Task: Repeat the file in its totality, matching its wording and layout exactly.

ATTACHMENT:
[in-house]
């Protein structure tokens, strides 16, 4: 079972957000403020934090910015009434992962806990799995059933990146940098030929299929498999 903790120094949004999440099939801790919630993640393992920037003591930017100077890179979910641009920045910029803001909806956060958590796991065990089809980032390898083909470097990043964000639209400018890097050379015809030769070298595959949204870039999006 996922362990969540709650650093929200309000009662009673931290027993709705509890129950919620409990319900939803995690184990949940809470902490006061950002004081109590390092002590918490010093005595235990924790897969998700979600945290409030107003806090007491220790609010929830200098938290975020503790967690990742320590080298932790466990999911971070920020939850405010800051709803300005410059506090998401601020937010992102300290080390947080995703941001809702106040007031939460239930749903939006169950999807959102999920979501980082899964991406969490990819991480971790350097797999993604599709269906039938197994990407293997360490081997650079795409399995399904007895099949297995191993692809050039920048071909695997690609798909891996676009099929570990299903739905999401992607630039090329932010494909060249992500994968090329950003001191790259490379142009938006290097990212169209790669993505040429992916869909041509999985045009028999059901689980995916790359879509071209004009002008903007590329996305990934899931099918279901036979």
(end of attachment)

[in-house]
């Protein structure tokens, strides 16, 4: 079972957000403020934090910015009434992962806990799995059933990146940098030929299929498999 903790120094949004999440099939801790919630993640393992920037003591930017100077890179979910641009920045910029803001909806956060958590796991065990089809980032390898083909470097990043964000639209400018890097050379015809030769070298595959949204870039999006 996922362990969540709650650093929200309000009662009673931290027993709705509890129950919620409990319900939803995690184990949940809470902490006061950002004081109590390092002590918490010093005595235990924790897969998700979600945290409030107003806090007491220790609010929830200098938290975020503790967690990742320590080298932790466990999911971070920020939850405010800051709803300005410059506090998401601020937010992102300290080390947080995703941001809702106040007031939460239930749903939006169950999807959102999920979501980082899964991406969490990819991480971790350097797999993604599709269906039938197994990407293997360490081997650079795409399995399904007895099949297995191993692809050039920048071909695997690609798909891996676009099929570990299903739905999401992607630039090329932010494909060249992500994968090329950003001191790259490379142009938006290097990212169209790669993505040429992916869909041509999985045009028999059901689980995916790359879509071209004009002008903007590329996305990934899931099918279901036979």